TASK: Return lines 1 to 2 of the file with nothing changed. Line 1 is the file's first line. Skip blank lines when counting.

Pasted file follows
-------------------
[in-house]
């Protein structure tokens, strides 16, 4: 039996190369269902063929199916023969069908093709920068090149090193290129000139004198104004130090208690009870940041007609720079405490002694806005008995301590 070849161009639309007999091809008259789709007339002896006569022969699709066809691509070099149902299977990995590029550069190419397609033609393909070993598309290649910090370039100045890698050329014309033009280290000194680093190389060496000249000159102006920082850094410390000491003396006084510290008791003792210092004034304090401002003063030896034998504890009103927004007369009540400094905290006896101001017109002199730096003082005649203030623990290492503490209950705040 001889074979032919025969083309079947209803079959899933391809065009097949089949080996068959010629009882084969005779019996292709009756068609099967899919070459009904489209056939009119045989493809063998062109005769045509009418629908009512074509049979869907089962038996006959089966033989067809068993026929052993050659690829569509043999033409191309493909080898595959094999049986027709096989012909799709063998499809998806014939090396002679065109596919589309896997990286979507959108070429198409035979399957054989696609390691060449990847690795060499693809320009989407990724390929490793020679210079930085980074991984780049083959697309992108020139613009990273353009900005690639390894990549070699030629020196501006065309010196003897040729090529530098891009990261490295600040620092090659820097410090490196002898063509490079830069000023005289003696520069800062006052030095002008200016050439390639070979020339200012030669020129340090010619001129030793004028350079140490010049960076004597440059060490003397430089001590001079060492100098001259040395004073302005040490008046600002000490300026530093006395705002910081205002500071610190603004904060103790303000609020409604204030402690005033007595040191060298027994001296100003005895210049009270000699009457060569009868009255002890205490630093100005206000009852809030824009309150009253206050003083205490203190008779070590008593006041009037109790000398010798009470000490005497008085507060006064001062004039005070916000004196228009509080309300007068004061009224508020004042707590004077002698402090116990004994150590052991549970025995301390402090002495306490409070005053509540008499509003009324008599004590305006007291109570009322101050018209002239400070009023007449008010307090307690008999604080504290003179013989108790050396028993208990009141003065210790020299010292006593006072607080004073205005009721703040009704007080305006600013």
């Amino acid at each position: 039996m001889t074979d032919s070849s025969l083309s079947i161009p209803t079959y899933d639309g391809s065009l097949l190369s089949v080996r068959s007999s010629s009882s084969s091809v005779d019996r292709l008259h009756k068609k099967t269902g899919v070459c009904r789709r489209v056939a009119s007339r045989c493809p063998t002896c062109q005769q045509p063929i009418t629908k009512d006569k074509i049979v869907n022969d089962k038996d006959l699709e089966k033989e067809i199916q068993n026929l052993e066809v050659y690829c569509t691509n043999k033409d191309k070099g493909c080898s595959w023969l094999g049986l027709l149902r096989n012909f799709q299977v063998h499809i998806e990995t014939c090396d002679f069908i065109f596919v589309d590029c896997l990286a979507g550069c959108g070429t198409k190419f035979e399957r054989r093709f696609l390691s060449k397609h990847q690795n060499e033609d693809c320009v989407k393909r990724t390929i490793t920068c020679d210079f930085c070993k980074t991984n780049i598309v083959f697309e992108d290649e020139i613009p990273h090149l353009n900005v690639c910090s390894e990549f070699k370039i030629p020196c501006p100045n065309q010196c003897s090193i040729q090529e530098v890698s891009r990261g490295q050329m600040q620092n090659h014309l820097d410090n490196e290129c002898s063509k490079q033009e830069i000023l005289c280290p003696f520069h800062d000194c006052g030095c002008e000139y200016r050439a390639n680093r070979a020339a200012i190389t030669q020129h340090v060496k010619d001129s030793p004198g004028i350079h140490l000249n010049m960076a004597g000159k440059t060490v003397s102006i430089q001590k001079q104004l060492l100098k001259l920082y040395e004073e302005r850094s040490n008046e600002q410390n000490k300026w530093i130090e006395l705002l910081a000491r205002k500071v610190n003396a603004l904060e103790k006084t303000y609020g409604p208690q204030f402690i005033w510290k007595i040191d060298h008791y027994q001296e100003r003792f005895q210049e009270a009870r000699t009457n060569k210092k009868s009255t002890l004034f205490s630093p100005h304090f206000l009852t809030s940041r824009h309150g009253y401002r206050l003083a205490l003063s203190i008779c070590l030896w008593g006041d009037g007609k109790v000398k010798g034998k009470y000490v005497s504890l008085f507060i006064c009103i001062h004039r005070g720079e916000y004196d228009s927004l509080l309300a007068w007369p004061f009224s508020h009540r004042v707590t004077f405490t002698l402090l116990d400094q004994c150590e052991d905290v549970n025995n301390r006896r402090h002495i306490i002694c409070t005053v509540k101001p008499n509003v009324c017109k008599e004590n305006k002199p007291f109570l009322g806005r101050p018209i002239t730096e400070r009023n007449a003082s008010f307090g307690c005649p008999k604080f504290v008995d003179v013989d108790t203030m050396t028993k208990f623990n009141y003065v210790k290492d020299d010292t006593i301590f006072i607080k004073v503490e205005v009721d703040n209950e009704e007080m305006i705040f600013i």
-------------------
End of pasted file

[in-house]
């Protein structure tokens, strides 16, 4: 039996190369269902063929199916023969069908093709920068090149090193290129000139004198104004130090208690009870940041007609720079405490002694806005008995301590 070849161009639309007999091809008259789709007339002896006569022969699709066809691509070099149902299977990995590029550069190419397609033609393909070993598309290649910090370039100045890698050329014309033009280290000194680093190389060496000249000159102006920082850094410390000491003396006084510290008791003792210092004034304090401002003063030896034998504890009103927004007369009540400094905290006896101001017109002199730096003082005649203030623990290492503490209950705040 001889074979032919025969083309079947209803079959899933391809065009097949089949080996068959010629009882084969005779019996292709009756068609099967899919070459009904489209056939009119045989493809063998062109005769045509009418629908009512074509049979869907089962038996006959089966033989067809068993026929052993050659690829569509043999033409191309493909080898595959094999049986027709096989012909799709063998499809998806014939090396002679065109596919589309896997990286979507959108070429198409035979399957054989696609390691060449990847690795060499693809320009989407990724390929490793020679210079930085980074991984780049083959697309992108020139613009990273353009900005690639390894990549070699030629020196501006065309010196003897040729090529530098891009990261490295600040620092090659820097410090490196002898063509490079830069000023005289003696520069800062006052030095002008200016050439390639070979020339200012030669020129340090010619001129030793004028350079140490010049960076004597440059060490003397430089001590001079060492100098001259040395004073302005040490008046600002000490300026530093006395705002910081205002500071610190603004904060103790303000609020409604204030402690005033007595040191060298027994001296100003005895210049009270000699009457060569009868009255002890205490630093100005206000009852809030824009309150009253206050003083205490203190008779070590008593006041009037109790000398010798009470000490005497008085507060006064001062004039005070916000004196228009509080309300007068004061009224508020004042707590004077002698402090116990004994150590052991549970025995301390402090002495306490409070005053509540008499509003009324008599004590305006007291109570009322101050018209002239400070009023007449008010307090307690008999604080504290003179013989108790050396028993208990009141003065210790020299010292006593006072607080004073205005009721703040009704007080305006600013």